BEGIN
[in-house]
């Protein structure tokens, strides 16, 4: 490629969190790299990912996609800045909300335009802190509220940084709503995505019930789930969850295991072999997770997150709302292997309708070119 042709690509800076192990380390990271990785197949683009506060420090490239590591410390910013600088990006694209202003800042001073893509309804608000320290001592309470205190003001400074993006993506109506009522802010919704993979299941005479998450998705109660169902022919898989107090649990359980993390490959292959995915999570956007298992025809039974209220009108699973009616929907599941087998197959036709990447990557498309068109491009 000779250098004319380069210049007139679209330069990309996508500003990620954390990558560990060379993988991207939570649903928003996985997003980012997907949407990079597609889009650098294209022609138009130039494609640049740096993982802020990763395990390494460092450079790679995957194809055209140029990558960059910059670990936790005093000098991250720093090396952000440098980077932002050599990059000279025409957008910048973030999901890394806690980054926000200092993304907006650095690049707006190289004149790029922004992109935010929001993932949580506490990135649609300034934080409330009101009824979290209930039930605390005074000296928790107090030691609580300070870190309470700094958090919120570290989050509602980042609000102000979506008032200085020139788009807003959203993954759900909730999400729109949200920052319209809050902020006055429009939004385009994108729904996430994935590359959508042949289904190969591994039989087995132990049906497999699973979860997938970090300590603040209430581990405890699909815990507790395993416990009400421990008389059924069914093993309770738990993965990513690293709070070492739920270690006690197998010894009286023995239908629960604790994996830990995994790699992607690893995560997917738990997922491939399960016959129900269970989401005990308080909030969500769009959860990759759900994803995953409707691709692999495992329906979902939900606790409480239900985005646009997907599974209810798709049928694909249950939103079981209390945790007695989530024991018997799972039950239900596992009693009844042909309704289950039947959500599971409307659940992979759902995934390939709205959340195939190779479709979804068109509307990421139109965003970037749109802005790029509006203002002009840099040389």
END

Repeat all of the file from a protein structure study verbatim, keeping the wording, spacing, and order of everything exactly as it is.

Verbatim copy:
[in-house]
């Protein structure tokens, strides 16, 4: 490629969190790299990912996609800045909300335009802190509220940084709503995505019930789930969850295991072999997770997150709302292997309708070119 042709690509800076192990380390990271990785197949683009506060420090490239590591410390910013600088990006694209202003800042001073893509309804608000320290001592309470205190003001400074993006993506109506009522802010919704993979299941005479998450998705109660169902022919898989107090649990359980993390490959292959995915999570956007298992025809039974209220009108699973009616929907599941087998197959036709990447990557498309068109491009 000779250098004319380069210049007139679209330069990309996508500003990620954390990558560990060379993988991207939570649903928003996985997003980012997907949407990079597609889009650098294209022609138009130039494609640049740096993982802020990763395990390494460092450079790679995957194809055209140029990558960059910059670990936790005093000098991250720093090396952000440098980077932002050599990059000279025409957008910048973030999901890394806690980054926000200092993304907006650095690049707006190289004149790029922004992109935010929001993932949580506490990135649609300034934080409330009101009824979290209930039930605390005074000296928790107090030691609580300070870190309470700094958090919120570290989050509602980042609000102000979506008032200085020139788009807003959203993954759900909730999400729109949200920052319209809050902020006055429009939004385009994108729904996430994935590359959508042949289904190969591994039989087995132990049906497999699973979860997938970090300590603040209430581990405890699909815990507790395993416990009400421990008389059924069914093993309770738990993965990513690293709070070492739920270690006690197998010894009286023995239908629960604790994996830990995994790699992607690893995560997917738990997922491939399960016959129900269970989401005990308080909030969500769009959860990759759900994803995953409707691709692999495992329906979902939900606790409480239900985005646009997907599974209810798709049928694909249950939103079981209390945790007695989530024991018997799972039950239900596992009693009844042909309704289950039947959500599971409307659940992979759902995934390939709205959340195939190779479709979804068109509307990421139109965003970037749109802005790029509006203002002009840099040389």